last newsletter we discussed the different types of heat
transfer: Conduction, Convection and Radiation. Each of
these can be your friend when heating a home but they can
also be your enemy when storing or transferring the hot
water in a WaterStove. Proper insulation of the WaterStove
and its plumbing is essential when building an efficient
Insulation is any material that slows the rate of heat flow
from a warm area to a cooler one. The more the rate is
slowed, the better the insulative qualities of the material.
Its ability to resist heat flow is measured as an R-value
(resistance), the higher the R-value, the more the material
will resist the flow of conductive heat.
Foil backed foam
totaling R-60 are often used to totally surround a
WaterStove. Blown-in insulation
(rock wool, fiberglass, etc.) is also popular as long as at
least an R-60 rating can be established.
Protecting the loss of radiant heat
is done with reflective materials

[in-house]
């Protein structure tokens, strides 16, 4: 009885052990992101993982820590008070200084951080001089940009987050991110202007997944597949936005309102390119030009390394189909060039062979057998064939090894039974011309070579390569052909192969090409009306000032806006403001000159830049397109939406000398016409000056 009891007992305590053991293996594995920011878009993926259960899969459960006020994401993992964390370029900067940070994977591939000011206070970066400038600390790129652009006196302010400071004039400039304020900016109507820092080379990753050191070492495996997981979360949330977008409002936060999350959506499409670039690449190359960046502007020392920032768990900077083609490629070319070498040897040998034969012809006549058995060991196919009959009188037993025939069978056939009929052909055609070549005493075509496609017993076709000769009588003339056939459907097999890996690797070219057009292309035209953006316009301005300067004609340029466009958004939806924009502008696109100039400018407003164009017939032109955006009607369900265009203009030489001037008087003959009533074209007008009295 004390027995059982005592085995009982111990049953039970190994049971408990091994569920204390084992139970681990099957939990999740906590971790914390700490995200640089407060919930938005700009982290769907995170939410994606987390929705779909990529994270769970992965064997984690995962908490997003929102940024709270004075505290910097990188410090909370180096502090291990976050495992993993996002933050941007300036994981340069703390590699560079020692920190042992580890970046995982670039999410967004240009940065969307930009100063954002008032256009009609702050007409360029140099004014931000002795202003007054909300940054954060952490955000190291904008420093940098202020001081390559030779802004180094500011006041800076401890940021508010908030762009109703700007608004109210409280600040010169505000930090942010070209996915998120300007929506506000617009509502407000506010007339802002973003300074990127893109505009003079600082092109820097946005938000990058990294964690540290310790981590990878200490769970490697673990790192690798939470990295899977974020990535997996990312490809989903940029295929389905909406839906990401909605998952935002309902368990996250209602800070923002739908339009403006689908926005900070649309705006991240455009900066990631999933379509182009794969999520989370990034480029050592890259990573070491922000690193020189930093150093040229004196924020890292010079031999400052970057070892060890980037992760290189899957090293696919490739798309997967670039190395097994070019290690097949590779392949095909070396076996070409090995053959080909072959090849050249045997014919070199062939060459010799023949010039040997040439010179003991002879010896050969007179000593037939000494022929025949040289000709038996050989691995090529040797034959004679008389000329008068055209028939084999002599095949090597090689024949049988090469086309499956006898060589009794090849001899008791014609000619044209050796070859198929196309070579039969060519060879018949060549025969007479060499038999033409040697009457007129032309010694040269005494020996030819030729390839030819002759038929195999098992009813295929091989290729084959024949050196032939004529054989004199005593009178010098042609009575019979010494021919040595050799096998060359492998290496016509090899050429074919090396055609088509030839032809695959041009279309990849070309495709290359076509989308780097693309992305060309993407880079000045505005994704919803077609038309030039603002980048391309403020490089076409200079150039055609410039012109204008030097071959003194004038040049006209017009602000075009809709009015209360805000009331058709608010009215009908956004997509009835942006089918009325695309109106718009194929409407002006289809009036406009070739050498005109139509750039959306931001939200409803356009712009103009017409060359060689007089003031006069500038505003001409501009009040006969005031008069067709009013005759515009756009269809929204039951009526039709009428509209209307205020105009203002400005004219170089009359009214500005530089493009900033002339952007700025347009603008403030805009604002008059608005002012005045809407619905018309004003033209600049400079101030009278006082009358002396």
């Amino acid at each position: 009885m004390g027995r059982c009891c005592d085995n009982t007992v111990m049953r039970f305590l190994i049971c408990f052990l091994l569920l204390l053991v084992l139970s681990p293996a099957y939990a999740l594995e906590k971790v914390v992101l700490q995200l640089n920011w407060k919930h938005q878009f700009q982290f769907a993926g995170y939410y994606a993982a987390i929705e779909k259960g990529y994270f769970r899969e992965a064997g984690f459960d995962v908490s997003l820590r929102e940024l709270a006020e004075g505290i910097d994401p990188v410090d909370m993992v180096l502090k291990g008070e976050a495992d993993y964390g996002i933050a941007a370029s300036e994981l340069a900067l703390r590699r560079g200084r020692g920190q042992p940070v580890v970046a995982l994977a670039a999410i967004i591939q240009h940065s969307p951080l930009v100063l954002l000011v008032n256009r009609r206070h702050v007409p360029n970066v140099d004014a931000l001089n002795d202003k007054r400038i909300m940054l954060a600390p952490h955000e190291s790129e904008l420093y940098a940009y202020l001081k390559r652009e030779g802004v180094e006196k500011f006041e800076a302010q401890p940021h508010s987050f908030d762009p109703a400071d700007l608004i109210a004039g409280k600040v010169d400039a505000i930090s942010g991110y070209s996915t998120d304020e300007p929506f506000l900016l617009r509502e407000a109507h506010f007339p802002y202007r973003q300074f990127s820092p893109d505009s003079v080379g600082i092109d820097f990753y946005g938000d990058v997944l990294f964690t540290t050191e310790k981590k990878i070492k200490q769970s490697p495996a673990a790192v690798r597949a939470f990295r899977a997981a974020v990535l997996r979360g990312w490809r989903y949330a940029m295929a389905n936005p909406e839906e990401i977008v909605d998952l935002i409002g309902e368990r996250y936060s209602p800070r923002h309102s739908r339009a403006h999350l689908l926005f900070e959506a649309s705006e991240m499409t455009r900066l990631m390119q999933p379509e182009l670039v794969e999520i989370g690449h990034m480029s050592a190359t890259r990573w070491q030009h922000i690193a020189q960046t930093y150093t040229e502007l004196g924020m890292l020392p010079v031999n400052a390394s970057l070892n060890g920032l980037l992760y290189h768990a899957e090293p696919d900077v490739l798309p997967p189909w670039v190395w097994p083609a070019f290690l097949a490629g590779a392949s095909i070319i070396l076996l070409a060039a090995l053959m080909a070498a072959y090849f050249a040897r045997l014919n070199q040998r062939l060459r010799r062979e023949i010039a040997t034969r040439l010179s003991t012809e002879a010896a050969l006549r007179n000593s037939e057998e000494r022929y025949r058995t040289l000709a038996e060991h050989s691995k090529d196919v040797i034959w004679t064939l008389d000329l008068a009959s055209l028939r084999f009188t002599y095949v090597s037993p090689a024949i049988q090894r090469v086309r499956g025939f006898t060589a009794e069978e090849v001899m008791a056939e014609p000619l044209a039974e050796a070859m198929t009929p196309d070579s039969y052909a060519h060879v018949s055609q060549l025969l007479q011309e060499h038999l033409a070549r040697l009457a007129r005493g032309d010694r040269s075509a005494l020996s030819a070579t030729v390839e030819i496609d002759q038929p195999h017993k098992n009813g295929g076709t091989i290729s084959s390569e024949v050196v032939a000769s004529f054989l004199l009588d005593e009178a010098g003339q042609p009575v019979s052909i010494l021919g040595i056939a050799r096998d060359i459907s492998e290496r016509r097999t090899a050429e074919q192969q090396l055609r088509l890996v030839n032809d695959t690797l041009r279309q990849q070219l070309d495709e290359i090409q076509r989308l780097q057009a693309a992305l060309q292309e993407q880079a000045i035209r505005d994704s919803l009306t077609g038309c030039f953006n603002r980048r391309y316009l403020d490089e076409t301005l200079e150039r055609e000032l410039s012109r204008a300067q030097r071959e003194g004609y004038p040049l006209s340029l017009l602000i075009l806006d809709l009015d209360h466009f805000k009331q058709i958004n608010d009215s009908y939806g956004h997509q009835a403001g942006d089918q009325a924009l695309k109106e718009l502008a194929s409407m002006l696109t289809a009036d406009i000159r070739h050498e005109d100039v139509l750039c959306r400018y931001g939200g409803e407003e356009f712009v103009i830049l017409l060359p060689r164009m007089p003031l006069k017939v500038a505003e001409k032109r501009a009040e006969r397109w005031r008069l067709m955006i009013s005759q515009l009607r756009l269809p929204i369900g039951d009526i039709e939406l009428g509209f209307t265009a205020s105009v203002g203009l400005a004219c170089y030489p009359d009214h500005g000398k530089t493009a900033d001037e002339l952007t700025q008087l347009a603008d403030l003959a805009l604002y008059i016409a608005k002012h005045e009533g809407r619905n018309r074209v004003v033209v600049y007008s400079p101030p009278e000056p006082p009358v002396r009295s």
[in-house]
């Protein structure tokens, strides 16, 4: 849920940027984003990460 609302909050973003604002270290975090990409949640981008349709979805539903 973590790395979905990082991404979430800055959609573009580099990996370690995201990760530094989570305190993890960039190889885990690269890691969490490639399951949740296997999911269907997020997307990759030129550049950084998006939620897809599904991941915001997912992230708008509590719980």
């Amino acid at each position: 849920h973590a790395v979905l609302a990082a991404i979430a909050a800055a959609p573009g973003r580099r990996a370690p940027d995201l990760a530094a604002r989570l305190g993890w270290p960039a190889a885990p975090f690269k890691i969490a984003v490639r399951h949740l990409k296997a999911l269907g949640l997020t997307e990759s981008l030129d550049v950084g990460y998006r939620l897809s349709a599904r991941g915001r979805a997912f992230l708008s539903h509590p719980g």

like aluminum foil or special reflective coatings. These
radiant barriers are used to redirect radiant heat back
toward the source. In a WaterStove environment these
reflectives are used under the hydronic heating tubes in the
floor (both poured and in rafters) and on the insulation
panels used to surround the WaterStove reservoir. Radiant
barriers are most efficient if they do not come in direct
contact with the heat source.
Convective heat loss can be a factor if there is moving air
around the uninsulated heated WaterStove parts (the door, the control
panel, some connections, etc.). It is important to protect
these parts from air currents (fans, the outside wind,
will always be some heat loss in any furnace environment but,
by paying attention to the details during installation, this
heat loss can be minimized.
upcoming issues of the WaterStove Newsletter we will discuss specific insulation products and
techniques that have shown extraordinary results.